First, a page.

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Blog Feature

By: Zack Freeman on April 25th, 2016

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Positional Therapy – Is it Especially Helpful for Full Face CPAP Mask Patients?

Sleep Medicine


Is Positional Therapy right for your patient who usually uses a full face CPAP mask?

One of the most important journals for sleep professionals is the Journal of Clinical Sleep Medicine (JCSM), the official journal of the American Academy of Sleep Medicine (AASM). This publication has been the go-to journal for sleep specialists who want to stay proficient in sleep medicine since 2005. 

An interesting article in the March 2016 edition gives sleep technologists something else to consider when an oral nasal interface (full face mask) might need to be utilized. This article, “Body Position May Influence Oronasal CPAP Effectiveness to Treat OSA” presents a case study that caused the authors to develop a theory. The article acknowledges some things about full-face masks that are already well established though past studies (see references), which include that the nasal mask is the gold standard and that full-face masks have higher costs and are sometimes ineffective and are associated with higher leaks and higher AHI. Although these facts are already known, we also know that full-face masks are, nonetheless, a suitable choice for select patients.

Now we get to the new information!

This article presents a case report in which a person had severe OSA that was NOT positional. The patient was titrated twice, once on a full-face mask and once with a nasal mask. During the full-face mask titration, the patient was titrated to 16 cm, and during the nasal mask titration the patient was titrated to 7 cm/H2O.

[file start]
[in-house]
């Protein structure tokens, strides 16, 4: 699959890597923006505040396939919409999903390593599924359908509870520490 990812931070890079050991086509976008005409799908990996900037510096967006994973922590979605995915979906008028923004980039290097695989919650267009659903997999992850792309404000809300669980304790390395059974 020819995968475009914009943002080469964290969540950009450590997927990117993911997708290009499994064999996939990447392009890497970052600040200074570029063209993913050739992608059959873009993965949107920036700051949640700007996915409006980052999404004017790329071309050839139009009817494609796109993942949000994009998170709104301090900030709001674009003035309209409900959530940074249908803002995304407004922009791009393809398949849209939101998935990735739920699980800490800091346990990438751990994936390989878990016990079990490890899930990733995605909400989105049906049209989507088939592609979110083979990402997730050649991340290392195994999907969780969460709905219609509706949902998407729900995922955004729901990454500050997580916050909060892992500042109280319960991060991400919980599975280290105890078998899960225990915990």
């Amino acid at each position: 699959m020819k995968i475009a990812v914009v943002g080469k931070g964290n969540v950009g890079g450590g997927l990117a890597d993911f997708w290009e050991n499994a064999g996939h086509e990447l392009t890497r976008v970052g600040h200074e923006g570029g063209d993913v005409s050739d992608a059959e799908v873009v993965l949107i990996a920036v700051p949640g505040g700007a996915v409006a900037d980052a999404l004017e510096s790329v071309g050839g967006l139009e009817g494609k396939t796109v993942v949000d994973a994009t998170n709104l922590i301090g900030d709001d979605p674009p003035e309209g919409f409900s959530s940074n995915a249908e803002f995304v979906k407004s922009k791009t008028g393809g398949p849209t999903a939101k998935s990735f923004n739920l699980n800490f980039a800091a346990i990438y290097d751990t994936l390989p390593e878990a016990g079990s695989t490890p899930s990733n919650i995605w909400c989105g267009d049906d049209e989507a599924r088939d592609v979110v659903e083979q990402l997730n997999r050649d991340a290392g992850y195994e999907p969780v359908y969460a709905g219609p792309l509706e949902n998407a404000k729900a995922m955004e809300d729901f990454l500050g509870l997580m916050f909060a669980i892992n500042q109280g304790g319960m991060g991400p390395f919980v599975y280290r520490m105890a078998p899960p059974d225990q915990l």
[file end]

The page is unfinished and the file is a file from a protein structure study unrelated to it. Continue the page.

Now, the difference in pressures needed with a full-face mask versus a nasal mask is not the point of this article…as stated earlier, this information is already well established in medical publications. Here’s what prompted the new theory: During the full face titration, pressure was constantly inadequate only in the supine position, while therapeutic pressure during the nasal titration was adequate in al positions.

Say what now?  Why did the patient need more and more pressure in the supine position when the PSG showed OSA was NOT positional? The theory presented in this article indicates that the combination of the supine position and the way we already know full face masks can increase AHI cause the need for so much more pressure.  As the title suggests, body position may be something to consider during a full-face mask titration even if the person’s OSA is not noted to be positional.  Something to think about and look for!

The complete article is accessible to subscribers and AASM members. The abstract and a link to the complete article can be found here.

The references for the articles mentioned in this blog are:

Prosise GL, Berry RB. Oral-nasal continuous positive airway pressure as a treatment for obstructive sleep apnea. Chest. 1994;106:1803-3196.

Kaminska M, Montpetit A, Mathieu A, Jobin V, Morisson F, Mayer P. Higher effective oronasal versus nasal continuous positive airway pressure in obstructive sleep apnea: Effect of mandibular stabilization. Canadian Respiratory Journal : Journal of the Canadian Thoracic Society. 2014;21(4):234-238.

Borel JC, Tamisier R, Dias-Domingos S, Sapene M, Martin F, Stach B, et al. (2013) Type of Mask May Impact on Continuous Positive Airway Pressure Adherence in Apneic Patients. PLoS ONE 8(5): e64382. doi:10.1371/journal.pone.0064382

Isono S, Tanaka A, Nishino T. Lateral position decreases collapsibility of the passive pharynx in patients with obstructive sleep apnea. Anesthesiology. 2002;97:780-5.

Liang Y, Kimball WR, Kacmarek RM, Zapol WM, Jiang Y. Nasal ventilation is more effective than combined oral-nasal ventilation during induction of general anesthesia in adult subjects. Anesthesiology. 2008;108:998-1000.

Want to learn more about alternative treatments that don't involve a CPAP mask?  Read our article on alternatives to CPAP here.

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